| RIO DE JANEIRO
RIO DE JANEIRO Jan 23 Brazil's state-owned oil
company, Petrobras, and its partners plan to abandon the major
Bem-Te-Vi offshore oil prospect to concentrate investment on a
larger discovery nearby, a source with direct knowledge of the
decision told Reuters.
Located in the BM-S-8 block in the Santos Basin south of
Rio, Bem-Te-Vi is being returned to Brazil's oil regulator, the
ANP, along with at least part of the Biguá prospect, in the same
block. The partners in BM-S-8 plan to focus instead on another
prospect of the block, Carcará, a discovery many believe to be
one of the largest ever in Brazil.
"The Carcará discovery is a good one and efforts in the
block will be concentrated there," the source told Reuters on
the condition anonymity. "Bem-Te-Vi and Biguá don't represent as
much to the partners."
Returning the discovery, though means Petrobras
and its partners, Brazil's QGEP Participações SA,
Brazil's Barra Energia and Portugal's Galp Energia SGPS
, will get nothing for the millions of dollars they
have spent drilling and evaluating the area.
And while the return of Bem-Te-Vi will free up cash to
develop the recent Carcará find nearby, failure to sell the area
to another company or group prevents a cash-strapped Petrobras
and partners from cutting losses and raising cash to develop
Carcará, industry experts said. It may also force Petrobras and
partners to take a charge against earnings.
If Bem-Te-Vi is as large as Petrobras officials suggested in
2008, Brazil's government will forgo billions of dollars in
royalties, taxes, and jobs that Bem-Te-Vi's oil was expected to
"This doesn't make any sense unless somebody screwed up or
Bem-Te-Vi is a dud," said Cleveland Jones a geologist with the
Brazilian Petroleum Institute at the State University of Rio de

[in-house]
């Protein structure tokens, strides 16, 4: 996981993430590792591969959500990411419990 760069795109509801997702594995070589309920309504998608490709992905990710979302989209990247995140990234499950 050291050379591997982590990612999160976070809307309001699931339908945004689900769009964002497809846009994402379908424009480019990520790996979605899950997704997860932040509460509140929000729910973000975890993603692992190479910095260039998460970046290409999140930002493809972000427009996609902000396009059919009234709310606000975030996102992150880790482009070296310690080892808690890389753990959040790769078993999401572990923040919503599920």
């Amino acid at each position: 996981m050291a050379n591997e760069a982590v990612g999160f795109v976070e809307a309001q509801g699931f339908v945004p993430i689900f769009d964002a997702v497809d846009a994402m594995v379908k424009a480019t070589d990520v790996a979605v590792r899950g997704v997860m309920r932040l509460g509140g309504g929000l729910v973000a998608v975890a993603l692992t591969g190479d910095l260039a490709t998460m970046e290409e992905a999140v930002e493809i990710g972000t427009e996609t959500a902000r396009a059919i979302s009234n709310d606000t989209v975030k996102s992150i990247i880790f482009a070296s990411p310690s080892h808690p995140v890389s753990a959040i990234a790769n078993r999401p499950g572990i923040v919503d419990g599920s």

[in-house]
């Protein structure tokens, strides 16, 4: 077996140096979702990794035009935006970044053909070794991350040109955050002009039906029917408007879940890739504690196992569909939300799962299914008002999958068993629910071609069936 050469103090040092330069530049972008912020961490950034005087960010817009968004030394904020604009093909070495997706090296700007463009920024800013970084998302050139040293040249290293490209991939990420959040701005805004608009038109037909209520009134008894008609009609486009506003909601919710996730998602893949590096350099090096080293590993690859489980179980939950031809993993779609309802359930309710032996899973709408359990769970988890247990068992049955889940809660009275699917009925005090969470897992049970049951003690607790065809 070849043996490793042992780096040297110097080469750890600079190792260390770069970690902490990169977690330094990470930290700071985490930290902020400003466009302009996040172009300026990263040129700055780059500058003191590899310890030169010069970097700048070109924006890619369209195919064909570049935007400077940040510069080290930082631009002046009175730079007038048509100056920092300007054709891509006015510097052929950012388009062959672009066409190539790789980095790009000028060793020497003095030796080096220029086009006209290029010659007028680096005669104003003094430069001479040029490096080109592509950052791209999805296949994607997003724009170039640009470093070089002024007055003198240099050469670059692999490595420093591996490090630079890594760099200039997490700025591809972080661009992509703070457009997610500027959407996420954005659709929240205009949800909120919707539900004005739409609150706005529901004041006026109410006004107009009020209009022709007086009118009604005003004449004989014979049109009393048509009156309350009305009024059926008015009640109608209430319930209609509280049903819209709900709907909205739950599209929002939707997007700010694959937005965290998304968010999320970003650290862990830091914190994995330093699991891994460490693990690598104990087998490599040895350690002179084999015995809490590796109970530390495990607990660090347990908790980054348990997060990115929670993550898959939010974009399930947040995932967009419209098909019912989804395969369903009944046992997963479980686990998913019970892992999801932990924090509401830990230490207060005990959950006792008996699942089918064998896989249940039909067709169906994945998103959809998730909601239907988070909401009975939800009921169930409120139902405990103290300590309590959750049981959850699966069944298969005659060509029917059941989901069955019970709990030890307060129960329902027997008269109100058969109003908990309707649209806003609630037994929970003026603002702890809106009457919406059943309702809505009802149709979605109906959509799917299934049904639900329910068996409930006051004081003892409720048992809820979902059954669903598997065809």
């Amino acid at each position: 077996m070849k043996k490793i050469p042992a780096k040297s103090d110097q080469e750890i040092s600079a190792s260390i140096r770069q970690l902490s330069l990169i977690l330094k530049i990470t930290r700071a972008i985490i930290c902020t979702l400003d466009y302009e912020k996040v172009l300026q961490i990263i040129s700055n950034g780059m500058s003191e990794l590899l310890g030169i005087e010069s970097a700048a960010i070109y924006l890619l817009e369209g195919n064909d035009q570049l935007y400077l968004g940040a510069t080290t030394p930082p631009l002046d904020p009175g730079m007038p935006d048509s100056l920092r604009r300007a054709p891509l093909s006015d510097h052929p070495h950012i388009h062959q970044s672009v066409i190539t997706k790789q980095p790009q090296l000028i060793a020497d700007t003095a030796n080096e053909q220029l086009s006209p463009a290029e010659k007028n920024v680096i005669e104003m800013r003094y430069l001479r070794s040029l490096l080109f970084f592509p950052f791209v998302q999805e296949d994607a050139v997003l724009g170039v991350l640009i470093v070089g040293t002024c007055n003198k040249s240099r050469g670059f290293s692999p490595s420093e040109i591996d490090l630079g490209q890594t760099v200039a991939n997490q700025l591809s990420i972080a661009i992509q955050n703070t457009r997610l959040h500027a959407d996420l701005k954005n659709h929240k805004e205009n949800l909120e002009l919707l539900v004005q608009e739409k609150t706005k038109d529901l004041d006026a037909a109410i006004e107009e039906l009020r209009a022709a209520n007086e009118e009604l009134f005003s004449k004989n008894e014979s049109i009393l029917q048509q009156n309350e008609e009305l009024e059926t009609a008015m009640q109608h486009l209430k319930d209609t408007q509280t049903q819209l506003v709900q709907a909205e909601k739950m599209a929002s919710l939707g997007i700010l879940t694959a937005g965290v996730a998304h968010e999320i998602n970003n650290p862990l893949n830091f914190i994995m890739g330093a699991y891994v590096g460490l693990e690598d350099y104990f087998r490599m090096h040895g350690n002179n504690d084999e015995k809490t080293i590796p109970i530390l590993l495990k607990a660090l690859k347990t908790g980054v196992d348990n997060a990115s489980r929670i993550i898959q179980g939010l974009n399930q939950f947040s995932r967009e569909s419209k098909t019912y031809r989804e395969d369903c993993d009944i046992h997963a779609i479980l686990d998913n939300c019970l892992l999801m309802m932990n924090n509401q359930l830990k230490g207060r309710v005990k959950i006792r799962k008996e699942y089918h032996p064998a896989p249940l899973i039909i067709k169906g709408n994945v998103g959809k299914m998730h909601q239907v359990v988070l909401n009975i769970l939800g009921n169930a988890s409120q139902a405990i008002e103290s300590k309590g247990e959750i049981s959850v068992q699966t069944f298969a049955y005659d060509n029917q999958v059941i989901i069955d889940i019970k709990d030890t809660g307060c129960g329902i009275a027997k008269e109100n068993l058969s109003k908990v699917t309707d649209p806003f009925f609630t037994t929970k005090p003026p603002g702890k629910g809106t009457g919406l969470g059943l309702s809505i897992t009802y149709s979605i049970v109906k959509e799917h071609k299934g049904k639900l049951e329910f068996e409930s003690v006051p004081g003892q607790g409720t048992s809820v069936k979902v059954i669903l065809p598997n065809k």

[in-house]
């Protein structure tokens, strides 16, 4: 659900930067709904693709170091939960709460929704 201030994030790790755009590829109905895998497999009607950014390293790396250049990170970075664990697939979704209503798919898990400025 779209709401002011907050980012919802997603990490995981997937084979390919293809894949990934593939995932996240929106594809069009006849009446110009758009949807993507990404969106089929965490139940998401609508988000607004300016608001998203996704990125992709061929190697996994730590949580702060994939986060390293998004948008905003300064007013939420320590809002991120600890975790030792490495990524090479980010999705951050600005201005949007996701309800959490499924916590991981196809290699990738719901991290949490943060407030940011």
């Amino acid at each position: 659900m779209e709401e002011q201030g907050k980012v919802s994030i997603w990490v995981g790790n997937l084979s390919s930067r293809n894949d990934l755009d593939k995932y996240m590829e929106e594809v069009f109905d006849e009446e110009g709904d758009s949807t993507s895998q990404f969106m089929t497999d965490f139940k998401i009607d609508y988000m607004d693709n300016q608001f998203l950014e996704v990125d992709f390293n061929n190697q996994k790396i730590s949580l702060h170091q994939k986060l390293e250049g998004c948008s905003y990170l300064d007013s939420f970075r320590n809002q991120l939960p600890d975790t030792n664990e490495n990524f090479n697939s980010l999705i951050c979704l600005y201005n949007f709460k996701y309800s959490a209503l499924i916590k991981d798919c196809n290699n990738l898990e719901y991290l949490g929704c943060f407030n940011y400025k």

"Sure, Petrobras doesn't have money to develop it, but then
you sell the area, get some cash and in the worst case cut your
losses," he added. "I don't see how anybody wins here, not
Petrobras, not the government."
Located in the BM-S-8 block, it was one of the first giant
"subsalt" oil finds that kicked off a Brazilian oil boom in 2007
While Petrobras never announced how much oil Bem-Te-Vi
contained, it was part of a group of subsalt "super giant"
prospects, including Jupiter, Guara and Iara that contained an
estimated 6 billion barrels of oil, nearly enough to supply all
U.S. needs for 11 months.
The subsalt refers to an area in Brazil's Santos and Campos
basins where large oil discoveries have been made deep beneath
the seafloor under a layer of salt.
A dud though, may be exactly what Bem-Ti-Vi is, an industry
source with direct knowledge of the block told Reuters. Early
drilling suggested the prospect contained large, possibly
billions of barrels of oil. The government and Petrobras
trumpeted the discovery as one of a galaxy of fields that would
transform Brazil into a rich, developed nation.
The consortium though, believed making money from the
prospect would be hard and did not even try to sell it, the
industry source said.
"After the initial drilling, Bem-Te-Vi never amounted to
much, even Biguá was less bad," the source, who only spoke on
condition of anonymity said. "Returning it made sense its
The former Petrobras chief executive of the time, Jose
Sergio Gabrielli, repeatedly described the subsalt as nearly
risk-free exploration and the reputation of the oil producing
potential of the geological formation has won massive billion
dollar, upfront fees from oil companies bidding to drill into
In September, ANP approved the return of Bem-Te-Vi along
with an expansion of the "ring fence" around the Carcará
prospect to include a small portion of Bem-Te-Vi as part of the
block's Discovery Evaluation Plan, according to unreleased
documents shown to Reuters, which Petorbras confirmed on
The expanded ring fence protects a larger area of the
discovery for future development. A ring-fence is the outside
edge of the reservoir that an oil company plans to develop.
Petrobras said it also proposed the return of part of the
lesser-known Biguá field, which is also in the BM-S-8 block but
asked for an extension until March to decide whether it would
return the rest of the field.
Officials at QGEP and Barra Energia were not available for
comment. Galp officials could not be reached for comment.
Petrobras, owns 66 percent of BM-S-8 and is the operator.
Brazil's QGEP Participações SA and Barra Energia own
10 percent each and Portugal's Galp Energia SGPS, in
partnership with China's Sincopec owns 14 percent.
(Reporting by Jeb Blount; Editing by Reese Ewing and Andrew